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Canterbury Properties Inc. v. Municipal Utilities Authority

Decided: July 11, 1973.

CANTERBURY PROPERTIES, INC., A NEW JERSEY CORPORATION, PLAINTIFF-RESPONDENT,
v.
THE MUNICIPAL UTILITIES AUTHORITY OF MT. LAUREL TOWNSHIP, DEFENDANT-APPELLANT, AND MT. LAUREL SEWERAGE CORPORATION, A NEW JERSEY CORPORATION , MT. LAUREL WATER CORPORATION, A NEW JERSEY CORPORATION , AND RICHARD C. GOODWIN, DEFENDANTS-RESPONDENTS



Carton, Mintz and Seidman. The opinion of the court was delivered by Carton, P.J.A.D.

Carton

The result in this case turns on the validity of certain covenants made by defendant Municipal Utilities Authority of Mt. Laurel Township in connection with its acquisition of a sewerage and water supply system. An outline of the events leading up to the present litigation will serve to provide a backdrop for a more detailed consideration of the factual and legal issues involved.

Defendant Municipal Utilities Authority agreed to purchase the sewerage and water systems from defendant utility companies and in conjunction with that acquisition it assumed performance of certain covenants undertaken by the sellers in agreements between them and various land developers fixing the amount of fees to be charged for connecting dwelling houses in these developments to the systems. When defendant Authority adopted a rate schedule increasing the connection

fees and attempted to make them retroactive, plaintiff, the owner of one of the developments, objected, claiming the Authority was bound by the terms of the collateral agreements which it had assumed. It brought this action seeking a determination to that effect, recovery of fees paid under protest in accordance with the revised schedule, and restraint against collection of further fees except in accordance with the agreements between it and the sewerage and water companies. The court entered judgment in favor of plaintiff and defendant Authority appeals.

Plaintiff Canterbury Properties, Inc. is the assignee of two agreements between Alan and Harris Kessler, co-partners, and the Mt. Laurel Sewerage Corporation and the Mt. Laurel Water Corporation. The Kessler brothers are land developers who control a 77-acre tract in the Township of Mt. Laurel, a formerly rural municipality rapidly becoming part of suburban Philadelphia. The housing development of single-family residences constructed on that tract is known as Canterbury Greene.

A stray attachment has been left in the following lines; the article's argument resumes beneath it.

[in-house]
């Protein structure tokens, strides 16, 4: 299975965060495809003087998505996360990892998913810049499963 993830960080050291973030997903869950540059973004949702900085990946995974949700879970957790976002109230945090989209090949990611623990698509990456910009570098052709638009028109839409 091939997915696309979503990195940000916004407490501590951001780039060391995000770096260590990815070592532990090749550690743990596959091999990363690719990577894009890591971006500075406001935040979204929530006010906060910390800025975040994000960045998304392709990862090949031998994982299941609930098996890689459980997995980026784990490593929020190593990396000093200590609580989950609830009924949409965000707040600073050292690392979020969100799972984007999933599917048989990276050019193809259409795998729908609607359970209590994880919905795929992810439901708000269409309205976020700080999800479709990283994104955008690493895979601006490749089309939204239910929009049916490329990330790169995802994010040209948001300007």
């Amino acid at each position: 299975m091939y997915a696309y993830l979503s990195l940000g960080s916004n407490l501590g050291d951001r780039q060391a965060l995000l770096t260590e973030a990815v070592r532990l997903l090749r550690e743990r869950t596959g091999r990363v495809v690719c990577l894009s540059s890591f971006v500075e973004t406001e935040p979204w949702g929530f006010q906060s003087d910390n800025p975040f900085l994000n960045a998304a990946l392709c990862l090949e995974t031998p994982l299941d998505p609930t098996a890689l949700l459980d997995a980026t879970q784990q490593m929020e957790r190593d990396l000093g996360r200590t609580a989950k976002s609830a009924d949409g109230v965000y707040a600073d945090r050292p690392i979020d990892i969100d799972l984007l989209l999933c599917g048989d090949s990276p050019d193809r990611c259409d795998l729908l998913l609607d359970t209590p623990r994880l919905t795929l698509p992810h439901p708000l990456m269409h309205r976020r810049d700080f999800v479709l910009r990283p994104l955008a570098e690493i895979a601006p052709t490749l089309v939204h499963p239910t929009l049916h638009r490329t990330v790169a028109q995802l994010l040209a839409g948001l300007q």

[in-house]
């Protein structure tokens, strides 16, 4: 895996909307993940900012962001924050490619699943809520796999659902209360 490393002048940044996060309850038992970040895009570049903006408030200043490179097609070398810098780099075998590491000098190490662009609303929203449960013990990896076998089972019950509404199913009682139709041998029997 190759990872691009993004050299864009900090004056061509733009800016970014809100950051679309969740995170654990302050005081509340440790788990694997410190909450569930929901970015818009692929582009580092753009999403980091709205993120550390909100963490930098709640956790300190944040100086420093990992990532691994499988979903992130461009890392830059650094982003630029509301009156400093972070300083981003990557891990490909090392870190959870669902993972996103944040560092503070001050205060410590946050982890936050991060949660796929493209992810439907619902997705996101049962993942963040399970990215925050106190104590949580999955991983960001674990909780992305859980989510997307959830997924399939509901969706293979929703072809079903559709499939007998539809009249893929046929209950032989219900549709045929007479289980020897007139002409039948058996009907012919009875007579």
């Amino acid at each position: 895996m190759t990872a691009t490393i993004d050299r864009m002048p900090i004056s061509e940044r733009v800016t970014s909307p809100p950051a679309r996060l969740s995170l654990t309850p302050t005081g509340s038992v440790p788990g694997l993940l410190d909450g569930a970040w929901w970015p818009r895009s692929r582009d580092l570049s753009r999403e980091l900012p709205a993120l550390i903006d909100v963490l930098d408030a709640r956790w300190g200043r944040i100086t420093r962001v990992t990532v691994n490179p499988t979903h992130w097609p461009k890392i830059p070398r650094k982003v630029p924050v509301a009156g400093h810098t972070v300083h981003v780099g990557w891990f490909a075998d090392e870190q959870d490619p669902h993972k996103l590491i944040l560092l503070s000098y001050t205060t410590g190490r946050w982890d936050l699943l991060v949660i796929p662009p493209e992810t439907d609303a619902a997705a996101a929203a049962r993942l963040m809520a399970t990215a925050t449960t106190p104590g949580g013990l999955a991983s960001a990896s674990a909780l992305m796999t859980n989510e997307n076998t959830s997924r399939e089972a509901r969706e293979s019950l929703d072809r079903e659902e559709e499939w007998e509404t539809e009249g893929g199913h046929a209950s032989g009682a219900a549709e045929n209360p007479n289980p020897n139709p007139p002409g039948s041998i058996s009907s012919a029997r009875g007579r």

The water and sewerage companies referred to above were privately-owned utilities organized and controlled by defendant Richard C. Goodwin, also a land developer in the township. Goodwin, as part of his business operations, constructs water and sewerage facilities for his housing developments and enters into service agreements with nearby developers. In all, there were 18 sewerage and 11 water contracts entered into in Mt. Laurel.

The agreements between the Kesslers and the sewerage company, which was entered into in April 1967, provided that the first 200 homes in the tract would be connected to the system without any connection charge as such. As to any further homes, a charge of $275 would be made for such connection. The agreement also required the Kesslers to pay the cost of constructing a pumping station and force main, which cost would be returned to the Kesslers over a 15-year period except for the sum of $53,000. This sum was

stipulated by the parties to represent a prepayment of connection fees.

In May 1968 the Kesslers assigned the agreement to plaintiff. They completed construction of the pumping station and force main at about the same time at a total cost of $135,000. Housing construction was then begun. By May 1971, 197 homes were completed and connected to the utility systems.

In the Spring of 1969 the Superior Court appointed commissioners to fix compensation for a public taking of the utilities by defendant Authority, a municipal agency formed under N.J.S.A. 40:14B-1 et seq. In July 1969 the commissioners reported a value of $1,182,953 for the sewerage corporation and in August of that year they reported a value of $763,893 for the water corporation. The condemnation action proved abortive because the Authority was unable to float a bond issue in that amount.

On April 9, 1970, however, the Authority and the utility companies reached an agreement of sale by which the Authority agreed to purchase all the facilities of the utility companies and assume all its existing contracts for $1,500,000 cash plus $300,000 in Authority bonds, if the Authority was able to issue bonds in the total amount. The bonds were apparently so issued and the sale completed on June 29, 1970. At that time the Kesslers were reimbursed ...


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